Costs of Refinancing
Jamie David, Director of Marketing & Mortgages
People refinance their mortgage to get a lower interest rate or access the equity they’ve built in their home. While this can be the best financial solution in some cases, it’s important to consider the costs associated with a refinance to make sure it’s the right decision for you.
Here’s how a refinance works: through a refinance, you can access up to 80% of your home’s value, less the outstanding balance of your mortgage. Let’s look at an example where your home is valued at $300,000, and you have an outstanding mortgage balance of $200,000.
Step 1 : Determine available equity
$300,000 (home value)
x 80% (max loan-to-value ratio)
- $200,000 (max loan-to-value ratio)
= Available equity: $40,000
There are two types of refinances: within your term and at the end of your term. If you choose to refinance within your term it would be to access a lower mortgage rate or to take equity out of your home. If you refinance at the end of the term it would be to access equity, as you are already eligible to shop for the lowest rates on the market. In both cases, there are several fees involved throughout the refinance process.
The chart below outlines which fees need to be paid under each circumstance. You can also see how much refinancing your mortgage will cost you by using our mortgage refinance calculator.
Mortgage pre-payment penalty
If your refinance requires you to break your mortgage early (before your term is up for renewal), you’ll have to pay a mortgage pre-payment penalty fee, in addition to the other fees listed in the chart above. If you have a fixed rate mortgage, your pre-payment penalty will be the greater of:
- Three months’ interest or
- The interest rate differential (IRD).
If you have a variable rate mortgage, your penalty will be three months’ interest. If you are refinancing when your mortgage term is up for renewal, you don’t have to pay a prepayment penalty.
Mortgage discharge fee
If you are switching lenders, you’ll need to pay a fee to discharge your mortgage from your current lender. Each lender sets its own fee rates, and every province is different, but discharge fees are typically between $200 - $350. The chart below shows the varying discharge fees charged by lenders across the country.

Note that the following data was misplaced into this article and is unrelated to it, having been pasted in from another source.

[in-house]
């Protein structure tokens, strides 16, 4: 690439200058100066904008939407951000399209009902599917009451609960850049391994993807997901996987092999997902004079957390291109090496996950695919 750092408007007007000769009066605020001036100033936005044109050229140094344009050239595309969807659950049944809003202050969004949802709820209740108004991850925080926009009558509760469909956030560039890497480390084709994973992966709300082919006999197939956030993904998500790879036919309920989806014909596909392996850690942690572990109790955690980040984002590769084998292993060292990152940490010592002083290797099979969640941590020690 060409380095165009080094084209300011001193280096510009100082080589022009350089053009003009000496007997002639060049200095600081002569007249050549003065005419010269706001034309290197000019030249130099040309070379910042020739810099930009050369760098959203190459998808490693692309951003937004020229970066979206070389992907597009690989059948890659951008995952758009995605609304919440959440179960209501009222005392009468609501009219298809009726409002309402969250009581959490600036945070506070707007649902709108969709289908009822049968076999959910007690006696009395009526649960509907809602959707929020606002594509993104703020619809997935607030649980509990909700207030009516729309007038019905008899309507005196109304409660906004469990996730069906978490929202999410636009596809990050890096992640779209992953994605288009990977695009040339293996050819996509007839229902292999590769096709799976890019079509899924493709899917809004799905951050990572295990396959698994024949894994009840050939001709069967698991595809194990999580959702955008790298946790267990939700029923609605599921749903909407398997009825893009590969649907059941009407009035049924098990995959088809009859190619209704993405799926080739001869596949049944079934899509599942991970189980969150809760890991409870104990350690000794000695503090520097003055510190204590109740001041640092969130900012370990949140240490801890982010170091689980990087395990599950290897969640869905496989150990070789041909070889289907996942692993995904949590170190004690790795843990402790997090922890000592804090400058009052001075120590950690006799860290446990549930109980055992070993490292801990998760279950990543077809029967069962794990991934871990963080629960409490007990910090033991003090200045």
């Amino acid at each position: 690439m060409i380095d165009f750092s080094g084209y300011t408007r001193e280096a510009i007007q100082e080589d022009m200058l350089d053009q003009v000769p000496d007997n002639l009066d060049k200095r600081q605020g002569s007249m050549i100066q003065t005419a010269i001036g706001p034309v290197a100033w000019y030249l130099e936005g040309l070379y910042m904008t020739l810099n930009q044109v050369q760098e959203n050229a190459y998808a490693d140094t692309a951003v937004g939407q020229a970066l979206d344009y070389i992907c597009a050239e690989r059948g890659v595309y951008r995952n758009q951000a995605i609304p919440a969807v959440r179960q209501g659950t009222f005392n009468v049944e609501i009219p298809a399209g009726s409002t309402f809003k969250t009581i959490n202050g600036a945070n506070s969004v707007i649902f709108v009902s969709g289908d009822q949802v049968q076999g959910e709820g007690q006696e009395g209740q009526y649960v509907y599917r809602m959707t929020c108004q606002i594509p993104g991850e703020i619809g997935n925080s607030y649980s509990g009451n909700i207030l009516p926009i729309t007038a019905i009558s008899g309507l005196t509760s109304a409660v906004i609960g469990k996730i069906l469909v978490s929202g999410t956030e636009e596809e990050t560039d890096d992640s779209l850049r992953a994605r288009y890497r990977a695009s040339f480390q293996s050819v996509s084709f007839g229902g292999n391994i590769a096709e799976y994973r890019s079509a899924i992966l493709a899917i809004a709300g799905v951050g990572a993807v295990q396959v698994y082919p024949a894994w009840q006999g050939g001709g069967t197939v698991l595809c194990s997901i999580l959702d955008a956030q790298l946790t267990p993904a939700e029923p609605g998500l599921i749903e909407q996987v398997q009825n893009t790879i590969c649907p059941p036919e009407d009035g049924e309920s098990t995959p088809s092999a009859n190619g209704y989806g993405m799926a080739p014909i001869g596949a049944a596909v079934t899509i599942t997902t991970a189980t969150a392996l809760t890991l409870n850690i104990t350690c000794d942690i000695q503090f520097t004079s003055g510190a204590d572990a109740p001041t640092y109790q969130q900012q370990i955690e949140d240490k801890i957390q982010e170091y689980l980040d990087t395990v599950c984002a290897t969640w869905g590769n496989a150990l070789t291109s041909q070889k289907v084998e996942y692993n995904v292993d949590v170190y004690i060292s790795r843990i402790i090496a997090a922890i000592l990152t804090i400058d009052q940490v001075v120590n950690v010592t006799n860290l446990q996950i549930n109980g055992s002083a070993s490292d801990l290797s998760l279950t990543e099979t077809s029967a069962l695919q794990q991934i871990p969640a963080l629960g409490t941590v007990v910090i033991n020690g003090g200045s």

Mortgage registration fee
Whether you’re leaving or staying with your current lender, you must pay a mortgage registration fee. Part of the refinance process involves your lender removing the current mortgage amount from the title on your property and re-registering it with a new mortgage amount. Your registration fee is governed by your provincial government and is typically around $70.
When you refinance your mortgage, you’ll need to consult with a real estate lawyer. Your lawyer will review your mortgage loan and its terms and conditions, register the new mortgage and conduct a title search to make sure no leans have been made against your property. It’s the lawyer’s job to facilitate the entire financial transaction between you and the lender. Legal fees for a refinance typically range between $700 and $1,000.
If you’re switching lenders and your mortgage balance is greater than $200,000, your new lender may pay your legal fees for you.
References and Notes
- In this case, you also have the option to blend and extend your mortgage.
- If you have a collateral mortgage and you wish to access more equity at the end of your term, you can do so without incurring any of the fees mentioned above.